Calf care begins with ensuring newborns receive colostrum that tests above 24% on the Brix refractometer. Calves are also tested for total protein within 24 to 48 hours of birth to ensure they’ve received adequate maternal antibodies. “That’s real-time data we can give to our maternity crew,” said Kendra. “Colostrum is so critical to healthy calves – it makes our job so much easier when the first couple of hours go well.” As calves grow, Kendra tracks treatment rates at different ages, along with average daily gains and weights when calves leave the calf facility.
The pasteurized waste milk fed to calves is fortified to 15% solids, but Kendra will drop that percentage slightly in summer. “Because we’re feeding twice a day, we have to get more energy into them,” she said. “We measure milk solids and figure out how much we need to add so milk is consistent at every feeding. Having a consistent product helps with general growth, and also reduces clostridial bloat and other issues from too much variation in the diet.”
Kendra said the farm’s two-step weaning protocol has helped ease calves through the weaning process. “We’re always encouraged to push milk volume,” she said. “We get them drinking a higher volume of milk than what they were drinking in the past, then weaning is a crashing halt. We used to do one week of 1x milk at eight weeks, then water at nine weeks. What we’ve started doing is feeding 2 1/2 quarts twice a day at seven weeks, then 2 1/2 quarts once a day at eight weeks. At nine weeks they’re on water.”
Another measure that has helped transition calves to the heifer facility is keeping calves in the same pen or hutch until they reach 12 weeks. This requires larger pens, but Kendra has found that ammonia levels are lower, calves stay drier, and there’s less pneumonia.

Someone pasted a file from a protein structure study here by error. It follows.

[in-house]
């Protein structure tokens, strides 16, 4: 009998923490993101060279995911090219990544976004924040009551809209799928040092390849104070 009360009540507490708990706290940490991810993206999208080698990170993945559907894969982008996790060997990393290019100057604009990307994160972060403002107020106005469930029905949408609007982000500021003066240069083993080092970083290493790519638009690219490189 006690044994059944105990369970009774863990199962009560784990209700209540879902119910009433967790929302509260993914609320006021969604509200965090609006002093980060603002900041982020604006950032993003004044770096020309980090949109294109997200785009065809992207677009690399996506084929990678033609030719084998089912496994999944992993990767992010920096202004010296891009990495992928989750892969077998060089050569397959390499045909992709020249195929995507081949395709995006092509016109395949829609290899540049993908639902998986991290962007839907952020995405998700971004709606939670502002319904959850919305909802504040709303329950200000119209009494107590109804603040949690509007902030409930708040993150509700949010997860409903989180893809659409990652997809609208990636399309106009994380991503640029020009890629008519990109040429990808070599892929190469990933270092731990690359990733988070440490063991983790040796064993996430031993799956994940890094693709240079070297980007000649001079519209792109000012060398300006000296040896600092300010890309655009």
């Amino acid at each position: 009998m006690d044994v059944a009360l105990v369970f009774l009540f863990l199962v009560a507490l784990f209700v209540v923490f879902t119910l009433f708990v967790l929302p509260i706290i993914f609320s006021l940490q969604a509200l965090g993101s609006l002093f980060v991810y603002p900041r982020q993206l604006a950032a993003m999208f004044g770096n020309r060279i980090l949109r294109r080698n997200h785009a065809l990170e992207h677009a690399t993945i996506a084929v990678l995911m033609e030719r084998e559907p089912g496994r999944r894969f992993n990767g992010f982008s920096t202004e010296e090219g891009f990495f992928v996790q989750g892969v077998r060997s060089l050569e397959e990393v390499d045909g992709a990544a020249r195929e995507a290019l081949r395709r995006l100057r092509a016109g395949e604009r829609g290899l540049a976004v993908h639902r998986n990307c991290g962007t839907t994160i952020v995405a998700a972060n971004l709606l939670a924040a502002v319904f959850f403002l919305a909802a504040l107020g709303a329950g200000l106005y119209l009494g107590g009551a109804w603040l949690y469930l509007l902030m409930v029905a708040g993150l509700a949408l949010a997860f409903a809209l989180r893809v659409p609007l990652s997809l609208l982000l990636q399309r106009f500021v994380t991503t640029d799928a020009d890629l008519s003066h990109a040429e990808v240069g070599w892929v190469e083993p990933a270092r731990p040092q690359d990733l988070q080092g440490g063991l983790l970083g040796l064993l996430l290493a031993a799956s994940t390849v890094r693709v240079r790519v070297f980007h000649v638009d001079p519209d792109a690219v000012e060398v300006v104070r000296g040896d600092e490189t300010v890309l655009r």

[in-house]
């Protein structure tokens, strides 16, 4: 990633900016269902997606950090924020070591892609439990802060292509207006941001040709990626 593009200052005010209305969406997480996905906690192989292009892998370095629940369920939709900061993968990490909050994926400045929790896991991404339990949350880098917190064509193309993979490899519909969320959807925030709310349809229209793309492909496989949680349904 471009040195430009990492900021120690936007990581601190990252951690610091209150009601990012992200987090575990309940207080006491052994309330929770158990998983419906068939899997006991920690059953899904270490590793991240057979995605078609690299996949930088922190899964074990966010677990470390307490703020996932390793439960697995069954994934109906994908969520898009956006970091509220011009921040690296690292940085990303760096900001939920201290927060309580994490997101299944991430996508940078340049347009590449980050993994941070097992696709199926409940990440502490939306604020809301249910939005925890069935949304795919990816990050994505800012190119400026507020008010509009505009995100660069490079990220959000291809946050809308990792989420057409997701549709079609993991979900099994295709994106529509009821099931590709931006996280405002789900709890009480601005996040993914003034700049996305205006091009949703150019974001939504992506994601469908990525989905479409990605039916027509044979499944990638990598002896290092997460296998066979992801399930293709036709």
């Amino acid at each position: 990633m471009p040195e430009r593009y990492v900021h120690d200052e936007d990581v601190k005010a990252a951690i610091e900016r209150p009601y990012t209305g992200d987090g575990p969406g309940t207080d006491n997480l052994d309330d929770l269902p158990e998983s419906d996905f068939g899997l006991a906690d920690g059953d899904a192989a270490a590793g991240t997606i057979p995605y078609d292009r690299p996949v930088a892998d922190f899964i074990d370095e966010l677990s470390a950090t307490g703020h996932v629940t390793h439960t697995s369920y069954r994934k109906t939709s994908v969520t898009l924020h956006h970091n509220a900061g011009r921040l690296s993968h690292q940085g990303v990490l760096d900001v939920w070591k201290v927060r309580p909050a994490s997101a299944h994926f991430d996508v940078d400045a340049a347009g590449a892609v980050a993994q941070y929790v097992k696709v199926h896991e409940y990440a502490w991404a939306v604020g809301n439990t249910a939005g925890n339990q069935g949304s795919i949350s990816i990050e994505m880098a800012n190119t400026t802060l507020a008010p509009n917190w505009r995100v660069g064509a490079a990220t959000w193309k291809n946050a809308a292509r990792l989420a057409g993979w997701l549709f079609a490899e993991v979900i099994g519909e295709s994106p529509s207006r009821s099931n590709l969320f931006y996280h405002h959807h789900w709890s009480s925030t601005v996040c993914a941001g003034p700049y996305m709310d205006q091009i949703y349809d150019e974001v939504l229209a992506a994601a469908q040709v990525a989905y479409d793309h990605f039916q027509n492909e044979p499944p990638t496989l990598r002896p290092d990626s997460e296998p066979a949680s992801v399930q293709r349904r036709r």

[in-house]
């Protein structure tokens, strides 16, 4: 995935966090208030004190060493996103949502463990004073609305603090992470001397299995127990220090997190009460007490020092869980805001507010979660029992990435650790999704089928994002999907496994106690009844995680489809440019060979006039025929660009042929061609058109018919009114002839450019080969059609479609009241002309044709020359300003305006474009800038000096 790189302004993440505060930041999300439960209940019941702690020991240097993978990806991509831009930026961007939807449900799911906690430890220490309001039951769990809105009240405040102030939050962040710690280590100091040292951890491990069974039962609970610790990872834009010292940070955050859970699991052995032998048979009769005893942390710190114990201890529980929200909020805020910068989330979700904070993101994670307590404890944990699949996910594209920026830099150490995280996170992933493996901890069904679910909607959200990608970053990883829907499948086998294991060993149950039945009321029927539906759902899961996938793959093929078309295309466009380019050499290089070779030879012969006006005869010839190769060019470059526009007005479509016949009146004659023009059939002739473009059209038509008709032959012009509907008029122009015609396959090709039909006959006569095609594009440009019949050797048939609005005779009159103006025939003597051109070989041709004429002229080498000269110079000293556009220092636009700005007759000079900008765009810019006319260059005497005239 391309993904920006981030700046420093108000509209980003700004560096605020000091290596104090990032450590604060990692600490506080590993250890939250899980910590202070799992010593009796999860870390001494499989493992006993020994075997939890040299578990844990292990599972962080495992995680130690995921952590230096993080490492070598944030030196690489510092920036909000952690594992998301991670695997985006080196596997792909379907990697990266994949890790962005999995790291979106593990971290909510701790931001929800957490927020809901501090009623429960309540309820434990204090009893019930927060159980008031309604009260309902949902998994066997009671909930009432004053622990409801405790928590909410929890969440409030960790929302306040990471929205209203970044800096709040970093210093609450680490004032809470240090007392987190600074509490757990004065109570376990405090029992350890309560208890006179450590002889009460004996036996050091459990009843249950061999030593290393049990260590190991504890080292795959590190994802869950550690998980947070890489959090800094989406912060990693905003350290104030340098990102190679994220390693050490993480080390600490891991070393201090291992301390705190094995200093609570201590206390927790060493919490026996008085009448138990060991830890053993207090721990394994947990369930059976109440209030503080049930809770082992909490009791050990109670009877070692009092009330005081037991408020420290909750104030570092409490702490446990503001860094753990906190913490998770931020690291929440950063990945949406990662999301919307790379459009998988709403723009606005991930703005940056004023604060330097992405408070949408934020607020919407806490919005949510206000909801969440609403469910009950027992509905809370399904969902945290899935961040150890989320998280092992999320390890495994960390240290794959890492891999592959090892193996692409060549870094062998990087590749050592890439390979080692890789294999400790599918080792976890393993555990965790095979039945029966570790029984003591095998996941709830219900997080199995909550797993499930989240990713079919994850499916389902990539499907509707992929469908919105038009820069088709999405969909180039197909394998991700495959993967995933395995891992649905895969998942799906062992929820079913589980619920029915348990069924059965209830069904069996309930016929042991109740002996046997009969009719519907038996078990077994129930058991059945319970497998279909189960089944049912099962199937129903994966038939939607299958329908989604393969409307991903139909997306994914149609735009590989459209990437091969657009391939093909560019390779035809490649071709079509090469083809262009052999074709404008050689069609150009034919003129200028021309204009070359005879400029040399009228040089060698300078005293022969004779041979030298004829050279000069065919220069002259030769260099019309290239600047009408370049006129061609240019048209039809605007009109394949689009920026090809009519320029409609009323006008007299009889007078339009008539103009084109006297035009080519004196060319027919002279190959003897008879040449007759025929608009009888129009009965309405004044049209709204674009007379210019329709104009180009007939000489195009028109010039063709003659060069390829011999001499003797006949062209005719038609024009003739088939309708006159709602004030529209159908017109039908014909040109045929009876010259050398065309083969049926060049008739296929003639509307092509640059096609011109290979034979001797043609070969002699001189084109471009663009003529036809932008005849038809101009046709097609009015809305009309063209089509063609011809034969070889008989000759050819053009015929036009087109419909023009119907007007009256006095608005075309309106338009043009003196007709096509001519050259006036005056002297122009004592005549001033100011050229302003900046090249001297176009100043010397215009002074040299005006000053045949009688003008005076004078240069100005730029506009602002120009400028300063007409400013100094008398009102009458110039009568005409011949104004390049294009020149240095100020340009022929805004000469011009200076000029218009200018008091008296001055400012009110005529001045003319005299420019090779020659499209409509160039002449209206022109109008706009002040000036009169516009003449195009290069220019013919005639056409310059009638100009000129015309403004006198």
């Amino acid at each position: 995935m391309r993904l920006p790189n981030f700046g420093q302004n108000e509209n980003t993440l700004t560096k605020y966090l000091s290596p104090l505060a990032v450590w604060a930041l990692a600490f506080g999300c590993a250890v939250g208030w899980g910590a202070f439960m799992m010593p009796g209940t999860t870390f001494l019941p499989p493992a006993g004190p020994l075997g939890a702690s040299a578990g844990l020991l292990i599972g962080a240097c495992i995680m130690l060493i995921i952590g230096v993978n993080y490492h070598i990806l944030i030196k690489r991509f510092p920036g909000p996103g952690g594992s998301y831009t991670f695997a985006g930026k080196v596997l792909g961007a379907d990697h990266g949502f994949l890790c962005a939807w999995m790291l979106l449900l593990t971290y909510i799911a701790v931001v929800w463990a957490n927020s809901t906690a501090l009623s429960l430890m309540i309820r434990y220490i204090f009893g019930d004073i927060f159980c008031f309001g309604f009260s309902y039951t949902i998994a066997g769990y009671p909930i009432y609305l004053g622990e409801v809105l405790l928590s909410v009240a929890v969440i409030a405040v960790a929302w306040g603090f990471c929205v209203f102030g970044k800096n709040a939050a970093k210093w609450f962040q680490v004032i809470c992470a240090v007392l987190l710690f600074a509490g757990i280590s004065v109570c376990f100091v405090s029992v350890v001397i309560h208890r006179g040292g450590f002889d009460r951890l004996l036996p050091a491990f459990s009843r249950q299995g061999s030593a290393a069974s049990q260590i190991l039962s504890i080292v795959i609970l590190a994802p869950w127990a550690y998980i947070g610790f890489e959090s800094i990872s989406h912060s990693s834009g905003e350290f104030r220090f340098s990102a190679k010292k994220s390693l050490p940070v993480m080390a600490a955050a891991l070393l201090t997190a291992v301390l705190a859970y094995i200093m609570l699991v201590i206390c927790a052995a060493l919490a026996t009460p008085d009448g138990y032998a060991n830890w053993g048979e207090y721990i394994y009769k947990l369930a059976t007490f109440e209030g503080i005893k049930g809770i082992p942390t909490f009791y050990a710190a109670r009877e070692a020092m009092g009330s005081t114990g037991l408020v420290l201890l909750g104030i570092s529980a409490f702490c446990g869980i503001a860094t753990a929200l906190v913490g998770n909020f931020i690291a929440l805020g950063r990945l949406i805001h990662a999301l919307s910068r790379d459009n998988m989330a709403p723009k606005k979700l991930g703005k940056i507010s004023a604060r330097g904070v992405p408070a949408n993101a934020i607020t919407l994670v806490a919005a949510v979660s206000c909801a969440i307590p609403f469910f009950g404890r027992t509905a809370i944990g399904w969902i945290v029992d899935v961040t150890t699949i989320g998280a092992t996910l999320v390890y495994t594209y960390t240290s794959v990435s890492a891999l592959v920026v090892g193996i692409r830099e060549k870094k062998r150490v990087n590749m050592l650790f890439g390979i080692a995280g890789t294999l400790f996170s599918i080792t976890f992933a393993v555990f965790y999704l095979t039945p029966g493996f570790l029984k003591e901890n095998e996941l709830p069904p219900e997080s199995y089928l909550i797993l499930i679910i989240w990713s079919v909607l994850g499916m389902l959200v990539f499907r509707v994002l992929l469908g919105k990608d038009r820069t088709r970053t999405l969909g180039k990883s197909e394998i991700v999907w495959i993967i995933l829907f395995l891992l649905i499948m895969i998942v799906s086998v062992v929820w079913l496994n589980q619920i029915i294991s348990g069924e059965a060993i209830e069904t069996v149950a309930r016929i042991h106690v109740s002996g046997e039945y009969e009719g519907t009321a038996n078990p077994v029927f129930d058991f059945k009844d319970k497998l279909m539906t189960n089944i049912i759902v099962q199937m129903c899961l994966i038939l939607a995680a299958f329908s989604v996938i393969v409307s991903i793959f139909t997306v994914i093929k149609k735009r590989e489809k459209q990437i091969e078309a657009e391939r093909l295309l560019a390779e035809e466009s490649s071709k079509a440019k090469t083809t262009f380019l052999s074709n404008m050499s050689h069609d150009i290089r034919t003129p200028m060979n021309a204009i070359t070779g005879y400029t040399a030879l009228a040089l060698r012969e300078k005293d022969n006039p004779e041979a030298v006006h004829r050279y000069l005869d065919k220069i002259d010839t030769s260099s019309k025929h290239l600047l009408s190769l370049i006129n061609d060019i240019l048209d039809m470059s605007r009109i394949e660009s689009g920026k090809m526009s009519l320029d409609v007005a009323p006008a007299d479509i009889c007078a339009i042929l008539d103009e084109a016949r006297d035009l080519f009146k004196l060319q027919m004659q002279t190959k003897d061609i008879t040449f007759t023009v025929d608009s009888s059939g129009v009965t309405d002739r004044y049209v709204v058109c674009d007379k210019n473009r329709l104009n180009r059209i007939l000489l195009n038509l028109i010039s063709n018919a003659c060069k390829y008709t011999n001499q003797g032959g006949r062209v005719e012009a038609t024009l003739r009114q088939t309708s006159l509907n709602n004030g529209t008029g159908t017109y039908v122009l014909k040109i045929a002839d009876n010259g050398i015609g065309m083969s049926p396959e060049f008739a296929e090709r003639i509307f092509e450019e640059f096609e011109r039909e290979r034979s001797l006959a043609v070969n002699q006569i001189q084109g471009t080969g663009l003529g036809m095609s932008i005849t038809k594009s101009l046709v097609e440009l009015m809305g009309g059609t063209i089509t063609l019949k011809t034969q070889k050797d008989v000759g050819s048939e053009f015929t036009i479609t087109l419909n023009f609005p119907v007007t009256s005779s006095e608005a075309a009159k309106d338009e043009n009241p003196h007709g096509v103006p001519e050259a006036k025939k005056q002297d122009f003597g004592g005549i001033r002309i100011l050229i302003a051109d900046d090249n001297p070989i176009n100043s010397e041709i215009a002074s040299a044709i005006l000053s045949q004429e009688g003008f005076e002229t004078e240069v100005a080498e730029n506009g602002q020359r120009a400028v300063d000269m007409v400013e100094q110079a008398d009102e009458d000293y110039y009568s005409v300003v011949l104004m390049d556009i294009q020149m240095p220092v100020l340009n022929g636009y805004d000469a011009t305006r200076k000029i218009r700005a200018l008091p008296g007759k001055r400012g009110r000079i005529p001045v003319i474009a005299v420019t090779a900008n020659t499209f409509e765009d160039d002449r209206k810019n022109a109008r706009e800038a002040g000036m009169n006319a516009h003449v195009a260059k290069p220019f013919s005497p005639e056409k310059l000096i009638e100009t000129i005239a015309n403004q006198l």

Weaned calves are raised close to the home farm, and heifers are raised about five miles away. “We get the results of genomic testing back when calves are about four weeks old, so I can identify and keep an eye on them as they grow,” said Kendra. “They’re the future donors.”
In addition to high-quality heifers, many of which are future show calves, Lamb Farms also raises bull calves for stud contracts.
Although Kendra has always had an ongoing interest in community relations, an incident involving false information about dairy products presented to young mothers spurred her into action. “The misinformation about dairy products had me jumping out of my seat,” she said. “They were talking about how moms had to be worried about hormones in milk.”
The incident solidified Kendra’s views about the importance of advocacy, and she invited the group to visit Lamb Farms to learn about modern dairy farming. That visit has become a tradition.
Kendra believes the time spent hosting farm tours is worthwhile, and continues community relations with farm tours, neighbor newsletters and the farm’s Facebook page. She is aware that some consumers are uncomfortable with the concept of large farms, but said Lamb Farms’ arrangement allows anyone in the family to return to the farm. “On my home farm,” she said, “all three of us couldn’t have come back without growth.”